So, Afghanistan has "collapsed". This is hardly surprising, since we've1
spent two decades propping up corrupt incompetents; without the prop, they cannot stand.
I'm with Hobbes: the worst thing is civil war. Our prop sustained eternal civil war, as we didn't have the resolution required to end it, so leaving was the best thing to do2.
The speed of collapse surprised me, as well as people who should have known better. So the system was even more rotten than we thought. OTOH, we had warning of this, in the sense of an example, ISIS in Iraq, had we thought to think of it. However, that the system would collapse was obvious; sadly, I neglected to write that down in advance.
This is distinctly Hard Luck for a variety of Afghans who would prefer a more Western lifestyle, aka freedom and the Great Society rather than Tribalism. OTOH, such people don't seem prepared to fight for what they want; they seem to have acquired our fatness and rather forgotten the blood-of-patriots bit alongside the tree-of-liberty bit; preferring (I extrapolate from very limited information) to leave the fighting to the proles.
I've seen various saying that it is sad that it comes to this, after we "gave them freedom"; but I don't think you can really "give" people freedom; they have to take it.
As to the shambolicity: meh. Possibly it could have been done well, but I think that was asking too much. So much of USA-in-Afghanistan (and Iraq) has been done appallingly badly - indeed, everything other than the initial inevitable military victory - that expecting something better than bad is unreasonable.
Words are cheap, predictions are hard. So these will be wrong, but they might be in the right direction. I think all the current panic - which effectively says that anyone who ever talked to a Westerner needs to leave now to avoid being strung up or worse - will turn out to be just so much panic. The Taliban will string up few if any, at least for past "crimes", because: why should they? They have won, at least for now. They don't have a long-term strategy (do they want to remain a local tribal theocracy, or join the league of nations? They don't know). Women's rights... are unlikely to get better quickly and are likely to get somewhat worse (but my suspicion is that WR were only ever improved in urban areas and remained poor in most of the country) but if the country can have peace, will improve in the long-term. Peace will also improve everyone's right not to get blown up or be otherwise killed or be poor (recall Smith). If the West avoids meddling - as it should - then the Panjshir valley stuff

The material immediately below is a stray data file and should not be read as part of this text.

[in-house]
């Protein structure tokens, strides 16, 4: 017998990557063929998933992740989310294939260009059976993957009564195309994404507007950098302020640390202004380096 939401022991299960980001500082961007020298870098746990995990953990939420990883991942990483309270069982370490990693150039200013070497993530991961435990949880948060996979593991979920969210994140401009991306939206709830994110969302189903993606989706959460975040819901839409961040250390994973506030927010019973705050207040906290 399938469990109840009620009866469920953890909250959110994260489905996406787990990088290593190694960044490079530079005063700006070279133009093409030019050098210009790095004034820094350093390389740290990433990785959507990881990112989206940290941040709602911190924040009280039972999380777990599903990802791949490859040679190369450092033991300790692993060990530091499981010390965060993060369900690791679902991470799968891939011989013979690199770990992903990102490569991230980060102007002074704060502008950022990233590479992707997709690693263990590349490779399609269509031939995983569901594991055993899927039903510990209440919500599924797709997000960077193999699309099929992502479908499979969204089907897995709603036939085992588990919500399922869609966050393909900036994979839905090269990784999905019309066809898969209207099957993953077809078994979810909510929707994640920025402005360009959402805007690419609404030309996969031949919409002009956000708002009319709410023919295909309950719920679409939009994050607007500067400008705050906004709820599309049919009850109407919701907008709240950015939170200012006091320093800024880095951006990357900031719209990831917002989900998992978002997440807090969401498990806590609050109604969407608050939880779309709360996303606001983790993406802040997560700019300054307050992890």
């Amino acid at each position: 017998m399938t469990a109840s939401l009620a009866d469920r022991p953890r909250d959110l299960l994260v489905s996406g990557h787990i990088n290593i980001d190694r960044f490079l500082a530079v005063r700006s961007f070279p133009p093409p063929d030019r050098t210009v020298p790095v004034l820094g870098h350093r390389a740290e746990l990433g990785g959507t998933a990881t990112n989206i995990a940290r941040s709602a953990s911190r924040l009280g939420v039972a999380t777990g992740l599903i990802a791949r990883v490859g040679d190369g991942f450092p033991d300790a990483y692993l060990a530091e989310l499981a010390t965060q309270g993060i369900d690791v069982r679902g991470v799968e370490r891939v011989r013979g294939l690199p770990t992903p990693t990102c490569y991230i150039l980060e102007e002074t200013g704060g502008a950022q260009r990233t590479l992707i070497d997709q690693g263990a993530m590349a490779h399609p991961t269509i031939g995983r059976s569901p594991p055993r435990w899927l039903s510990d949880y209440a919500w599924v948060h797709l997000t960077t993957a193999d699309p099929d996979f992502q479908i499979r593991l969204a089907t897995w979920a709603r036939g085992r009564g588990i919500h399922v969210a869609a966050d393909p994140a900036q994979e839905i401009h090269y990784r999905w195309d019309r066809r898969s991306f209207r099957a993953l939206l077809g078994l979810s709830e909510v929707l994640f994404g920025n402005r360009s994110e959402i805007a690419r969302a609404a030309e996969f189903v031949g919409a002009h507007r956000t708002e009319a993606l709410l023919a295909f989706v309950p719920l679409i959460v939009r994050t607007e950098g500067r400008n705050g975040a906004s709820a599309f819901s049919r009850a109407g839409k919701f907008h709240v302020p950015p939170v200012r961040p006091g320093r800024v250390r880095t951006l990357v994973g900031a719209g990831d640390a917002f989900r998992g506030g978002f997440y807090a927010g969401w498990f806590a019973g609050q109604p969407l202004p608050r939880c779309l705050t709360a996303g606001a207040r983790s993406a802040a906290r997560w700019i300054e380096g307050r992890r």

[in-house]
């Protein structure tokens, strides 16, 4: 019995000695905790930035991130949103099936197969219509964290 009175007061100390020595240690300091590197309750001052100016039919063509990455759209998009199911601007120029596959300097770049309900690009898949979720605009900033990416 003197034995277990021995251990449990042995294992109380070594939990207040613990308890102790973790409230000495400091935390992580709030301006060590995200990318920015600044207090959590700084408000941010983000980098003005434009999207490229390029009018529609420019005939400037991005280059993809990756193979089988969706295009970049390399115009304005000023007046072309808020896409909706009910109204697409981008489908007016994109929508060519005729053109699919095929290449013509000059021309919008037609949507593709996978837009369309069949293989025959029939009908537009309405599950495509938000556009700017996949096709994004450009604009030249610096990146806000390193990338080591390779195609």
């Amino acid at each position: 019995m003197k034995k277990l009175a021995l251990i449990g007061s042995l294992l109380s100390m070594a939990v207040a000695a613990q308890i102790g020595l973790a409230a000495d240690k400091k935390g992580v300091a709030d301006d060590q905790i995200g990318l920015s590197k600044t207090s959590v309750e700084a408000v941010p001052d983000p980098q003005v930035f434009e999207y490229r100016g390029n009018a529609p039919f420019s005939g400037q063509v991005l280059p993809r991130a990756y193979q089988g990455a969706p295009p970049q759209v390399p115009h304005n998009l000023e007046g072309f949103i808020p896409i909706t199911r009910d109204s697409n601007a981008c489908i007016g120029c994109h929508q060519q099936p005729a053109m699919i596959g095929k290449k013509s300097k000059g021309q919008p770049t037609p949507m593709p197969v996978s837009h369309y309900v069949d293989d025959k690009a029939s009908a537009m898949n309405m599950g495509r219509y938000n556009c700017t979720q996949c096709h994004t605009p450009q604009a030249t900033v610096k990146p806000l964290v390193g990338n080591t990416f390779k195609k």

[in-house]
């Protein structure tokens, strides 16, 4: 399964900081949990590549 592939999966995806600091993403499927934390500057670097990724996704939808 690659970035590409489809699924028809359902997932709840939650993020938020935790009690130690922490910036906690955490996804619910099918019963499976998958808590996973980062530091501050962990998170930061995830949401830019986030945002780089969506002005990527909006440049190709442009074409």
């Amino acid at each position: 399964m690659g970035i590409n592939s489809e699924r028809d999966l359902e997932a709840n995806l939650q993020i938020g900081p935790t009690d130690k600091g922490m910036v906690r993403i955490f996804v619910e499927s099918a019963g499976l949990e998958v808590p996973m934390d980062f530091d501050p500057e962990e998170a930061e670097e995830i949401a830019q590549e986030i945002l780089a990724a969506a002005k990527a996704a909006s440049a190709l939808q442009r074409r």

will fizzle out to overall Taliban control.
From the West, we seem to be tying ourselves into knots: we've classified the Taliban as terrorists (even though, as far as I can tell, they aren't (they have blown people up in Afghanistan, of course, but that was in the course of a civil war)) and have blocked their money, and somehow we're going to have to unwind that position. Doubtless we will, in time. We will continue to pontificate pointlessly about Rights.
Other people's bad takes
* We entered Afghanistan amid wide public support in response to the al-Qaeda attack on America launched from Taliban-controlled Afghanistan: this isn't true. The USA got twatted, and the public wanted to twat someone back, so they did. But that was the extent of public support. It was easy for aggressive pols to parlay that into boots-on-the-ground, and doubtless a poll at the time would have seen Joe Public thumbs up, but really support was ignorant and shallow.
* We convinced ourselves that ultimately the re-establishment of terrorist bases could only be prevented by transforming Afghanistan into a modern state with democratic institutions and a government that ruled constitutionally